The remaining allegations in the complaint relate only to Plaintiff Jackson. Plaintiff Jackson makes several allegations against Defendants Soltis and Perry regarding an incident at the Ingham County Circuit Court on March 24, 2017. On that date, Plaintiff Jackson alleges that Defendant Soltis “proceeded to handling [Plaintiff] very roughly[, ]” used a racial slur, and intentionally dropped Plaintiff's food on the floor. (Id. ¶ 10.) Later, Defendant Perry yelled at Plaintiff, called him derogatory names, threatened him, and demanded that he pick up the food from the floor. (Id.) Plaintiff also believes that Defendant Perry has used sex with Plaintiff's appointed counsel to cause counsel to render ineffective assistance to Plaintiff. (Id. ¶ 11.)

         Plaintiffs seek punitive damages in the amount of $250, 000.00 from Defendant Wriggelsworth because he “is directly responsible concerning these hazardous, unconstitutional living conditions . . . .” (Id. ¶ 12.) Plaintiffs also request compensatory damages in the amount of $250, 000.00. (Id. ¶ 15.) Finally, Plaintiffs also request damages against Defendant Soltis in the amount of $250, 000.00 and damages against Defendant Perry in the amount of $150, 000.00. (Id. ¶ 16.)

         Additionally, Plaintiffs request injunctive relief. They ask that the air and water in the jail be tested. (Id. ¶ 13.) They ask the Court to order video evidence of the March 24, 2017, incident to be preserved. (Id. ¶ 10.) They ask the Court to order the return of confiscated mail items and to compel the jail to permit personal mail other than postcards. (Id. ¶ 9.) They also ask the Court to order the jail to remedy the lack of a law library. (Id. ¶ 8.)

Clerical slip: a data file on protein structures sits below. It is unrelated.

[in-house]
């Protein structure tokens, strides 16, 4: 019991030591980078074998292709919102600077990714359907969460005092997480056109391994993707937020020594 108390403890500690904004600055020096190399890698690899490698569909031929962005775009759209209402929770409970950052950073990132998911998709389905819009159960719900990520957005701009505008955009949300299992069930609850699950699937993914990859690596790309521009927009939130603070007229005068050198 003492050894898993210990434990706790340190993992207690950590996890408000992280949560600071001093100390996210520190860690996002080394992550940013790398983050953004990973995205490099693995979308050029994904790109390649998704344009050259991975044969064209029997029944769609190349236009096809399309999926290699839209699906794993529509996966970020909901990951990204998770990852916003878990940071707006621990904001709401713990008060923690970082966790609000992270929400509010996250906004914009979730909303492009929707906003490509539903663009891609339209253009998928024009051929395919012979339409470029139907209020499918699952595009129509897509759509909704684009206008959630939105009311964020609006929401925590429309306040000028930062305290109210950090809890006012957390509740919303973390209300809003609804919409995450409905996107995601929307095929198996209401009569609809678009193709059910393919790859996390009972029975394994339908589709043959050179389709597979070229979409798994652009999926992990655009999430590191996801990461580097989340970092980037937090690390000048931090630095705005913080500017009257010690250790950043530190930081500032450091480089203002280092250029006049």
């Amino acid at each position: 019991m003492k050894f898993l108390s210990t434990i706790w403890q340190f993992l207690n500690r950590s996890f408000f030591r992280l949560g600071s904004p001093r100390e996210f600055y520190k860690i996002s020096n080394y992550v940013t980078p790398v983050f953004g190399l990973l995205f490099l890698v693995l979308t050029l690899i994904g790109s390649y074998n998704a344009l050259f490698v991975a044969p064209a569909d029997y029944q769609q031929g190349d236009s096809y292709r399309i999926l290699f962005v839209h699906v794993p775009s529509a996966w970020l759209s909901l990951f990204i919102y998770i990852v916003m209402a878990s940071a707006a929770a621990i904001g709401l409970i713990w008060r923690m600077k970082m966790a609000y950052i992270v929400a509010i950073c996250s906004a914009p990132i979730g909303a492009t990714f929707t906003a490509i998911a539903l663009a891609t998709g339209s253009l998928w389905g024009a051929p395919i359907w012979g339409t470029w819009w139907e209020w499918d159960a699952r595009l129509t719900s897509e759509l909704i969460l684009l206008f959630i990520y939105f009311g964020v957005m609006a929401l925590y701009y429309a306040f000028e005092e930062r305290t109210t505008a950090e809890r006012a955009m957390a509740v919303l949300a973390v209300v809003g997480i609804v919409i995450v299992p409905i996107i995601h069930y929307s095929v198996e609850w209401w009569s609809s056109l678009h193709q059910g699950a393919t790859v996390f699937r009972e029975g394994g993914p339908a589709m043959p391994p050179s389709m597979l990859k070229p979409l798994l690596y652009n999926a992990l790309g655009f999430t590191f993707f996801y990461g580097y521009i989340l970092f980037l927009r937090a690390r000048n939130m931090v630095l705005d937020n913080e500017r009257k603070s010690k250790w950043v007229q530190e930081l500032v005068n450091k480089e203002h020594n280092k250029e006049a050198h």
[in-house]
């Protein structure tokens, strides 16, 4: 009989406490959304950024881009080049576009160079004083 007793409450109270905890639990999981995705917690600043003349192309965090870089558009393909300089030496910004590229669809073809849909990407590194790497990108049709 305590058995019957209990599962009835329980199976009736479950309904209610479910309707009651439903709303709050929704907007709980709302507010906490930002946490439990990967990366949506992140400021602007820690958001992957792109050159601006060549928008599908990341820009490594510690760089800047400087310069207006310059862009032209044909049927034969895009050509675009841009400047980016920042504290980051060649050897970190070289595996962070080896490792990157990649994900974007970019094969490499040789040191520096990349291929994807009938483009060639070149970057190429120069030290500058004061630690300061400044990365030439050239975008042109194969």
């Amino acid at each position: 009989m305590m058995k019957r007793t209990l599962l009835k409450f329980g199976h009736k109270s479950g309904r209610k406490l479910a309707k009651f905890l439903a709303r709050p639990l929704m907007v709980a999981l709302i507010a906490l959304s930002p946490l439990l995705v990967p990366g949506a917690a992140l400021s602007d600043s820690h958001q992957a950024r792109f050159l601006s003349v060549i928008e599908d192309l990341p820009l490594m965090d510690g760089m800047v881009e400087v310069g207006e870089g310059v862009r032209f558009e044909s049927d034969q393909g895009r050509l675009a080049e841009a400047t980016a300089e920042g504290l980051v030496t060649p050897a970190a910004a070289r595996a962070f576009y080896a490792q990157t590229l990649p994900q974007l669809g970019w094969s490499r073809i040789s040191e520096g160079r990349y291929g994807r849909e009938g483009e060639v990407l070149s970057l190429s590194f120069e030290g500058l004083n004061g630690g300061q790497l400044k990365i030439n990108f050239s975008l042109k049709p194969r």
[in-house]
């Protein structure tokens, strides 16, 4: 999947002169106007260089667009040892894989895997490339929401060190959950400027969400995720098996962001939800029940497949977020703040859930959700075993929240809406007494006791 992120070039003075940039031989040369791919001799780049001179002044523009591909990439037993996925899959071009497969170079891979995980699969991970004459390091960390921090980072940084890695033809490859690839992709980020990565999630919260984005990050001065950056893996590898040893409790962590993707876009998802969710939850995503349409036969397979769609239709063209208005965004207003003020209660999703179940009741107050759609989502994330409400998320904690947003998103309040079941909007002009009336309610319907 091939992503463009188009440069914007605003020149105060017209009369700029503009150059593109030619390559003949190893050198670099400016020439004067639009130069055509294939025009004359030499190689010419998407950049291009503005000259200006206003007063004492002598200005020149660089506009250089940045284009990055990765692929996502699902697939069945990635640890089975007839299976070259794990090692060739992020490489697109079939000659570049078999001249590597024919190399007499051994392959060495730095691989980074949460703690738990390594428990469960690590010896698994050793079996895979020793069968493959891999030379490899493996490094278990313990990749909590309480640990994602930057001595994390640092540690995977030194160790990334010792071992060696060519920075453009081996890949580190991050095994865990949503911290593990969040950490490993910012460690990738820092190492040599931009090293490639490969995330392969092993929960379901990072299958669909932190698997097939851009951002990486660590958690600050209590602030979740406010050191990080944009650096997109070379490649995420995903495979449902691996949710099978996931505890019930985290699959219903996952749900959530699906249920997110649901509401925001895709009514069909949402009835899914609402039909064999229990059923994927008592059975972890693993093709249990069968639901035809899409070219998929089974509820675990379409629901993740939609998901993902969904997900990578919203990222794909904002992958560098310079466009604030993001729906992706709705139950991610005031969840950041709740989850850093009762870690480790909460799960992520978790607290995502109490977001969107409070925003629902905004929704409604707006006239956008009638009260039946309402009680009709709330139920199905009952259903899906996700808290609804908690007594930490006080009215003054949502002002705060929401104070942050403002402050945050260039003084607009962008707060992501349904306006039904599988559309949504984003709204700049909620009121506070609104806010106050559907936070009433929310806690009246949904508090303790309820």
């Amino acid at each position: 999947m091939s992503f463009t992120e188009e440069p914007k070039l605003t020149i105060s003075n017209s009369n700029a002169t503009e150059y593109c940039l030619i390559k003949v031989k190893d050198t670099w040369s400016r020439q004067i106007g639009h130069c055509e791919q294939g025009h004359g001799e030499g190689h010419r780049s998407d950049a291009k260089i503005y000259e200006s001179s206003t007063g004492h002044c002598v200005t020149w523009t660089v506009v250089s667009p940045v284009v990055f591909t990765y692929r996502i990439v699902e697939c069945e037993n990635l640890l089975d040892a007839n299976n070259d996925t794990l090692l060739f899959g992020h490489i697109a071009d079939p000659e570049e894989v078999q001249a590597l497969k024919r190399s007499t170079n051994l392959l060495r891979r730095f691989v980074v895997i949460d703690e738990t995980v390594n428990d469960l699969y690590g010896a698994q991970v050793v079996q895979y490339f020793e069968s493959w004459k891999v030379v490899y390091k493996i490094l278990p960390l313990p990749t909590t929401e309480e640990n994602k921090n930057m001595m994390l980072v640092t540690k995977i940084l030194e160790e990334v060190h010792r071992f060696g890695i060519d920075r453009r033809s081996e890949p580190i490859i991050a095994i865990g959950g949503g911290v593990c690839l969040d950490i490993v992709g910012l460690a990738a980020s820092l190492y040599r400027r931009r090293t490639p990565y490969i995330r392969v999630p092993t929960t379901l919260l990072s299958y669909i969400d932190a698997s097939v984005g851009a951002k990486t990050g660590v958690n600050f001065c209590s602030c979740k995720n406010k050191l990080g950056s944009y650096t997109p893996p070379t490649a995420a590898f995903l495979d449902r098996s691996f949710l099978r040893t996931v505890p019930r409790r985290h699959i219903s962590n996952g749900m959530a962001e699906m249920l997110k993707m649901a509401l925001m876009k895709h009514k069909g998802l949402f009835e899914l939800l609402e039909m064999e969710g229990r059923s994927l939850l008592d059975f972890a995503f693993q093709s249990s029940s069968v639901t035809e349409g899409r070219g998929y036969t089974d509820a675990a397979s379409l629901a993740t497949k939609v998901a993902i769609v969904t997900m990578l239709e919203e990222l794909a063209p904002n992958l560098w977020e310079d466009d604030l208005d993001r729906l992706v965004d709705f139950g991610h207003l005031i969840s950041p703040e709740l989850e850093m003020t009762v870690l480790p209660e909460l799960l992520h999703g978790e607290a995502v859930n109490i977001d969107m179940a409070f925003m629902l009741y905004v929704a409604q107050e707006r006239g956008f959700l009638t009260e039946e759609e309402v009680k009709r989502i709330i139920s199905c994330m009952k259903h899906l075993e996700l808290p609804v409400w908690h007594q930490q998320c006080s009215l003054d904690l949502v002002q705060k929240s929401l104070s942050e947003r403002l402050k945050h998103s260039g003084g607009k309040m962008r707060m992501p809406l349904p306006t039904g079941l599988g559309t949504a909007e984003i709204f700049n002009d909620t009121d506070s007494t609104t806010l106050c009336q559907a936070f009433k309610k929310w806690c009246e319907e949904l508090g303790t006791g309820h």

Discussion

         I. Misjoinder

         Federal Rule of Civil Procedure 20(a) limits the joinder of parties in single lawsuit, whereas Federal Rule of Civil Procedure 18(a) limits the joinder of claims. Rule 20(a)(2) governs when multiple defendants may be joined in one action: “[p]ersons . . . may be joined in one action as defendants if: (A) any right to relief is asserted against them jointly, severally, or in the alternative with respect to or arising out of the same transaction, occurrence, or series of transactions or occurrences; and (B) any question of law or fact common to all defendants will arise in the action.” Rule 18(a) states: “A party asserting a claim . . . may join, as independent or alternative claims, as many claims as it has against an opposing party.”

         Courts have recognized that, where multiple parties are named, as in this case, the analysis under Rule 20 precedes that under Rule 18:

Rule 20 deals solely with joinder of parties and becomes relevant only when there is more than one party on one or both sides of the action. It is not concerned with joinder of claims, which is governed by Rule 18. Therefore, in actions involving multiple defendants Rule 20 operates independently of Rule 18. . . .
Despite the broad language of Rule 18(a), plaintiff may join multiple defendants in a single action only if plaintiff asserts at least one claim to relief against each of them that arises out of the same transaction or occurrence ...